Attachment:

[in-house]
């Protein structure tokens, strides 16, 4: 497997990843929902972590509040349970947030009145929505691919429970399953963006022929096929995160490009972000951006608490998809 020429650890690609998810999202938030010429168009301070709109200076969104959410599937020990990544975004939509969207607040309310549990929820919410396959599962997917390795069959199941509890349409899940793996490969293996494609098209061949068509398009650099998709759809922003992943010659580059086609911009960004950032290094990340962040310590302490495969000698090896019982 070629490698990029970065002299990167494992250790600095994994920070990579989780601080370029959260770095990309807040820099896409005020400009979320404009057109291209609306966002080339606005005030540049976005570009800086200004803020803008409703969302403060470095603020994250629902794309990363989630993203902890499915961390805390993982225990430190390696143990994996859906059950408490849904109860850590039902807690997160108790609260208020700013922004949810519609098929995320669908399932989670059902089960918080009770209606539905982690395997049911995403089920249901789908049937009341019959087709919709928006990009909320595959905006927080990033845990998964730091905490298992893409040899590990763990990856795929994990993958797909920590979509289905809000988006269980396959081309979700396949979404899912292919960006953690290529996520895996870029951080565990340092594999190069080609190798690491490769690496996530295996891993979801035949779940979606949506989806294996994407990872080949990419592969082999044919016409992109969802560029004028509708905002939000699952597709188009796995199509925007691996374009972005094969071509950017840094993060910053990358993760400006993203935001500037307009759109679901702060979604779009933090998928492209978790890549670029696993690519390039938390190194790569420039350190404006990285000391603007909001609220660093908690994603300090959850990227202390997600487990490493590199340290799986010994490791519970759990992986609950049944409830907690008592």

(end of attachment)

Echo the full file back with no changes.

[in-house]
């Protein structure tokens, strides 16, 4: 497997990843929902972590509040349970947030009145929505691919429970399953963006022929096929995160490009972000951006608490998809 020429650890690609998810999202938030010429168009301070709109200076969104959410599937020990990544975004939509969207607040309310549990929820919410396959599962997917390795069959199941509890349409899940793996490969293996494609098209061949068509398009650099998709759809922003992943010659580059086609911009960004950032290094990340962040310590302490495969000698090896019982 070629490698990029970065002299990167494992250790600095994994920070990579989780601080370029959260770095990309807040820099896409005020400009979320404009057109291209609306966002080339606005005030540049976005570009800086200004803020803008409703969302403060470095603020994250629902794309990363989630993203902890499915961390805390993982225990430190390696143990994996859906059950408490849904109860850590039902807690997160108790609260208020700013922004949810519609098929995320669908399932989670059902089960918080009770209606539905982690395997049911995403089920249901789908049937009341019959087709919709928006990009909320595959905006927080990033845990998964730091905490298992893409040899590990763990990856795929994990993958797909920590979509289905809000988006269980396959081309979700396949979404899912292919960006953690290529996520895996870029951080565990340092594999190069080609190798690491490769690496996530295996891993979801035949779940979606949506989806294996994407990872080949990419592969082999044919016409992109969802560029004028509708905002939000699952597709188009796995199509925007691996374009972005094969071509950017840094993060910053990358993760400006993203935001500037307009759109679901702060979604779009933090998928492209978790890549670029696993690519390039938390190194790569420039350190404006990285000391603007909001609220660093908690994603300090959850990227202390997600487990490493590199340290799986010994490791519970759990992986609950049944409830907690008592």